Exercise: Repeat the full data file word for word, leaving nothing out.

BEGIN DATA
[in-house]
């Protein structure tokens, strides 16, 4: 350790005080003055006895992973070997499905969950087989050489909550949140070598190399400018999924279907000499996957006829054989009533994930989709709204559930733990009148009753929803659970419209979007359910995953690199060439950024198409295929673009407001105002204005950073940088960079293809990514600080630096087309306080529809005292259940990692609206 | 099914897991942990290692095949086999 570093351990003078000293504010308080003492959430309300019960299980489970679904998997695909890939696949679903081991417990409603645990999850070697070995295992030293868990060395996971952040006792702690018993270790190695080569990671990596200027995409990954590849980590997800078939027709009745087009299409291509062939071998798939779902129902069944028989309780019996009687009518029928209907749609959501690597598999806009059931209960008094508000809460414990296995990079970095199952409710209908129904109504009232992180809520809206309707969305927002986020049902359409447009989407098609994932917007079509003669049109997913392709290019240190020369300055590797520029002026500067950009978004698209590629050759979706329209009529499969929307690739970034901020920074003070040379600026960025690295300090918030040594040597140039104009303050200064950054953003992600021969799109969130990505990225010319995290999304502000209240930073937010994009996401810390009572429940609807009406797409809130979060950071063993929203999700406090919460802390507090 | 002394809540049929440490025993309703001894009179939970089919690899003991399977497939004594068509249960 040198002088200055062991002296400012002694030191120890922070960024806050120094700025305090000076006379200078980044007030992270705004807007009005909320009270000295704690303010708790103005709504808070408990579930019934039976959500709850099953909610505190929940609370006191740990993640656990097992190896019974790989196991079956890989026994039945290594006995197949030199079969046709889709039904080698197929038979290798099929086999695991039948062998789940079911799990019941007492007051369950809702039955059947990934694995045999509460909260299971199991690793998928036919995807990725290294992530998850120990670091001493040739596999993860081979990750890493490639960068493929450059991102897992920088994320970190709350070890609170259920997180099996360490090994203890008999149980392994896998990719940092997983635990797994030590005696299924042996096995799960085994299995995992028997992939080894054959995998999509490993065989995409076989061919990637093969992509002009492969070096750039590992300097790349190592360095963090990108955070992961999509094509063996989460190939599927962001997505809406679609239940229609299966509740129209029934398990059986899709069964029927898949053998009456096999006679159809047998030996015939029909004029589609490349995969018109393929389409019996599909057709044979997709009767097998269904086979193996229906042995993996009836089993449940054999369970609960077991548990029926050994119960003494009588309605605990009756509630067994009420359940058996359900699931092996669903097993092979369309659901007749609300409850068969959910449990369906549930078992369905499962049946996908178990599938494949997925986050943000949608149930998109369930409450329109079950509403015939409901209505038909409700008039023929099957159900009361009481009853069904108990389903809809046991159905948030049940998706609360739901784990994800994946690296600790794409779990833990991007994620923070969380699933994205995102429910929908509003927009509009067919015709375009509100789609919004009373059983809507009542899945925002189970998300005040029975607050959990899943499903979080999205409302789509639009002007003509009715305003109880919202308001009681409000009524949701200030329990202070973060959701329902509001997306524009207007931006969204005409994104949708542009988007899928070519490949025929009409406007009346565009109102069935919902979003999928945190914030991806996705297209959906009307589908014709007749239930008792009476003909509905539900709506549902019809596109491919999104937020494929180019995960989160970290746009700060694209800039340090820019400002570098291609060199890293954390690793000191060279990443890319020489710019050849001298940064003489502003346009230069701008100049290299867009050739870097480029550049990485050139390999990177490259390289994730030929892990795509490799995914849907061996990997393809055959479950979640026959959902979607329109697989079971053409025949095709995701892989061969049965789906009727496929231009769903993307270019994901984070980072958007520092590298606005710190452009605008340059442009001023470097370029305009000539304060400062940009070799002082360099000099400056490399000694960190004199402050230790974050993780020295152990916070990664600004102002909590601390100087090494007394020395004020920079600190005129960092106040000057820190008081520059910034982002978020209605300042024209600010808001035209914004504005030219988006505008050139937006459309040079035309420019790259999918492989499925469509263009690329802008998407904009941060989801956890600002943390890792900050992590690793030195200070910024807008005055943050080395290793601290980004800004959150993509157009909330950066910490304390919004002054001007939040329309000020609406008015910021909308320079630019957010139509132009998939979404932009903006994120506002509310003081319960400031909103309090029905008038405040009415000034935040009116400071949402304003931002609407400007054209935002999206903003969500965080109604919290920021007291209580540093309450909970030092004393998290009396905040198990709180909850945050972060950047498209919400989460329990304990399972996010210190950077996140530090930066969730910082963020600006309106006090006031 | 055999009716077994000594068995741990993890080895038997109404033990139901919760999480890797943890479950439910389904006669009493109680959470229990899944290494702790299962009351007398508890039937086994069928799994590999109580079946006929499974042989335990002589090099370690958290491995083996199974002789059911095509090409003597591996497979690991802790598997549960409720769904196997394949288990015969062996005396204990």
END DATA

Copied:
[in-house]
């Protein structure tokens, strides 16, 4: 350790005080003055006895992973070997499905969950087989050489909550949140070598190399400018999924279907000499996957006829054989009533994930989709709204559930733990009148009753929803659970419209979007359910995953690199060439950024198409295929673009407001105002204005950073940088960079293809990514600080630096087309306080529809005292259940990692609206 | 099914897991942990290692095949086999 570093351990003078000293504010308080003492959430309300019960299980489970679904998997695909890939696949679903081991417990409603645990999850070697070995295992030293868990060395996971952040006792702690018993270790190695080569990671990596200027995409990954590849980590997800078939027709009745087009299409291509062939071998798939779902129902069944028989309780019996009687009518029928209907749609959501690597598999806009059931209960008094508000809460414990296995990079970095199952409710209908129904109504009232992180809520809206309707969305927002986020049902359409447009989407098609994932917007079509003669049109997913392709290019240190020369300055590797520029002026500067950009978004698209590629050759979706329209009529499969929307690739970034901020920074003070040379600026960025690295300090918030040594040597140039104009303050200064950054953003992600021969799109969130990505990225010319995290999304502000209240930073937010994009996401810390009572429940609807009406797409809130979060950071063993929203999700406090919460802390507090 | 002394809540049929440490025993309703001894009179939970089919690899003991399977497939004594068509249960 040198002088200055062991002296400012002694030191120890922070960024806050120094700025305090000076006379200078980044007030992270705004807007009005909320009270000295704690303010708790103005709504808070408990579930019934039976959500709850099953909610505190929940609370006191740990993640656990097992190896019974790989196991079956890989026994039945290594006995197949030199079969046709889709039904080698197929038979290798099929086999695991039948062998789940079911799990019941007492007051369950809702039955059947990934694995045999509460909260299971199991690793998928036919995807990725290294992530998850120990670091001493040739596999993860081979990750890493490639960068493929450059991102897992920088994320970190709350070890609170259920997180099996360490090994203890008999149980392994896998990719940092997983635990797994030590005696299924042996096995799960085994299995995992028997992939080894054959995998999509490993065989995409076989061919990637093969992509002009492969070096750039590992300097790349190592360095963090990108955070992961999509094509063996989460190939599927962001997505809406679609239940229609299966509740129209029934398990059986899709069964029927898949053998009456096999006679159809047998030996015939029909004029589609490349995969018109393929389409019996599909057709044979997709009767097998269904086979193996229906042995993996009836089993449940054999369970609960077991548990029926050994119960003494009588309605605990009756509630067994009420359940058996359900699931092996669903097993092979369309659901007749609300409850068969959910449990369906549930078992369905499962049946996908178990599938494949997925986050943000949608149930998109369930409450329109079950509403015939409901209505038909409700008039023929099957159900009361009481009853069904108990389903809809046991159905948030049940998706609360739901784990994800994946690296600790794409779990833990991007994620923070969380699933994205995102429910929908509003927009509009067919015709375009509100789609919004009373059983809507009542899945925002189970998300005040029975607050959990899943499903979080999205409302789509639009002007003509009715305003109880919202308001009681409000009524949701200030329990202070973060959701329902509001997306524009207007931006969204005409994104949708542009988007899928070519490949025929009409406007009346565009109102069935919902979003999928945190914030991806996705297209959906009307589908014709007749239930008792009476003909509905539900709506549902019809596109491919999104937020494929180019995960989160970290746009700060694209800039340090820019400002570098291609060199890293954390690793000191060279990443890319020489710019050849001298940064003489502003346009230069701008100049290299867009050739870097480029550049990485050139390999990177490259390289994730030929892990795509490799995914849907061996990997393809055959479950979640026959959902979607329109697989079971053409025949095709995701892989061969049965789906009727496929231009769903993307270019994901984070980072958007520092590298606005710190452009605008340059442009001023470097370029305009000539304060400062940009070799002082360099000099400056490399000694960190004199402050230790974050993780020295152990916070990664600004102002909590601390100087090494007394020395004020920079600190005129960092106040000057820190008081520059910034982002978020209605300042024209600010808001035209914004504005030219988006505008050139937006459309040079035309420019790259999918492989499925469509263009690329802008998407904009941060989801956890600002943390890792900050992590690793030195200070910024807008005055943050080395290793601290980004800004959150993509157009909330950066910490304390919004002054001007939040329309000020609406008015910021909308320079630019957010139509132009998939979404932009903006994120506002509310003081319960400031909103309090029905008038405040009415000034935040009116400071949402304003931002609407400007054209935002999206903003969500965080109604919290920021007291209580540093309450909970030092004393998290009396905040198990709180909850945050972060950047498209919400989460329990304990399972996010210190950077996140530090930066969730910082963020600006309106006090006031 | 055999009716077994000594068995741990993890080895038997109404033990139901919760999480890797943890479950439910389904006669009493109680959470229990899944290494702790299962009351007398508890039937086994069928799994590999109580079946006929499974042989335990002589090099370690958290491995083996199974002789059911095509090409003597591996497979690991802790598997549960409720769904196997394949288990015969062996005396204990």